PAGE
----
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N.Y. Prisons – No Shackling Laboring Moms

1156821_handcuffsRemember labor?  How you felt shackled to your hospital bed by that annoying monitor strapped to your belly and all those frustrating wires?  Oh yeah, and the I.V. too.

Now imagine all that plus real shackles on your wrists and ankles, a chain across your pregnant belly.  That’s how some moms in state prisons give birth, and it could be putting them and their babies at risk.  Governor Paterson is expected to put a ban on the practice in all New York state prisons this week.

We all know that flat-on-back is no longer the preferred way to have a baby.  But corrections officers worry that if they allow a laboring mom freedom, she’ll either cause trouble or escape. “They can coordinate on the outside to facilitate an escape,” New York  Department of Correctional Services spokesman Erik Kriss said in an interview with the Associated Press.  “We have to be vigilant about those kinds of things.” Kriss thinks a state law will put prison employees at risk, taking away their freedom to judge individual cases.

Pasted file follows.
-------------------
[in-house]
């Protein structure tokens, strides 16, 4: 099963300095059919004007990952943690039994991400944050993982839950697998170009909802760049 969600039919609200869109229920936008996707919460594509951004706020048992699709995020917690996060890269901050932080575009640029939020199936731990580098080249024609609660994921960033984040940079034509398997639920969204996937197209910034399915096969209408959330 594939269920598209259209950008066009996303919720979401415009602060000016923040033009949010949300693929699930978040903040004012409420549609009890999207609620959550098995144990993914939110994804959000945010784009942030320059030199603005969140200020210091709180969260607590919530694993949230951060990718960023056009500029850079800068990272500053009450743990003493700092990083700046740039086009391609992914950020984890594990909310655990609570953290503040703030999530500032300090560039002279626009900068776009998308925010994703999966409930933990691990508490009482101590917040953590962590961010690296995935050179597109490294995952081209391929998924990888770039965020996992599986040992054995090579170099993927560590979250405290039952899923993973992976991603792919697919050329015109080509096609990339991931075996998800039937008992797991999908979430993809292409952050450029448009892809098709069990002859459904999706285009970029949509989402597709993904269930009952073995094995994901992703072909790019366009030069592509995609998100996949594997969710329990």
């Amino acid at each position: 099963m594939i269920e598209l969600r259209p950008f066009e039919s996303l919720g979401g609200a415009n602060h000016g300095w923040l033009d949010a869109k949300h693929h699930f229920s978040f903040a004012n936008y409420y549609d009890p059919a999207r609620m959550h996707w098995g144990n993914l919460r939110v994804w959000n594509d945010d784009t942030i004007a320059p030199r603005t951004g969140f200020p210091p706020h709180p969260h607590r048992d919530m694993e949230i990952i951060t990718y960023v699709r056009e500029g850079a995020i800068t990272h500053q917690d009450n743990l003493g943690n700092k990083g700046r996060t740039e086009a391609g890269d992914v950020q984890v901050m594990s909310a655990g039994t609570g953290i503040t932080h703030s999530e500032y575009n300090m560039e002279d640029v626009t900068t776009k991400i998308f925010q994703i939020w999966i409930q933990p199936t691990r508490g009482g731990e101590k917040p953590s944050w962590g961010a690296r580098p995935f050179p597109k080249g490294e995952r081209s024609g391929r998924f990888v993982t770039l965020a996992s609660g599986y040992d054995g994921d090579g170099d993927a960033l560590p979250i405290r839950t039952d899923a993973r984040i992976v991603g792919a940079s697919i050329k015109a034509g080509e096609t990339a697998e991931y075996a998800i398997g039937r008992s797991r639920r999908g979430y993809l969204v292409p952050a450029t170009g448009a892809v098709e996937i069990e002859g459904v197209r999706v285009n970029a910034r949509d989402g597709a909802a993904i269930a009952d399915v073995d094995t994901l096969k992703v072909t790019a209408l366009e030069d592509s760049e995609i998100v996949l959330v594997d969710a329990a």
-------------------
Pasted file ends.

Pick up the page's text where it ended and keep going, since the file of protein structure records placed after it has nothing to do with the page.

Federal prisons and prisons in five states — N.Y. will be the sixth — ban the practice, however, and the American College of Obstetricians and Gynecologists and the ACLU both condemn it.  “I’m saying to myself, ‘I feel like a pregnant animal,’” Venita Pickney, 37, told the Associated Press of her experience of giving birth while shackled.

It’s hard to imagine a mom with a dilating cervix who’s experiencing hard contractions trying to do anything but breathe through the pain, and — felon or not — it’s wrong, in my opinion and in this country of ours, to go against what is medically appropriate and cause undue psychological and physical pain to a woman in labor.

But at the same time, I don’t want to see prison employees put at risk.  While there probably are inmates who need extra security, it seems like there has got to be a better method that chaining them to their bed.  A locked hospital room?  Extra guards?

How do you feel about this issue — is it basic human rights?  Or does the collective safety of the guards come first?

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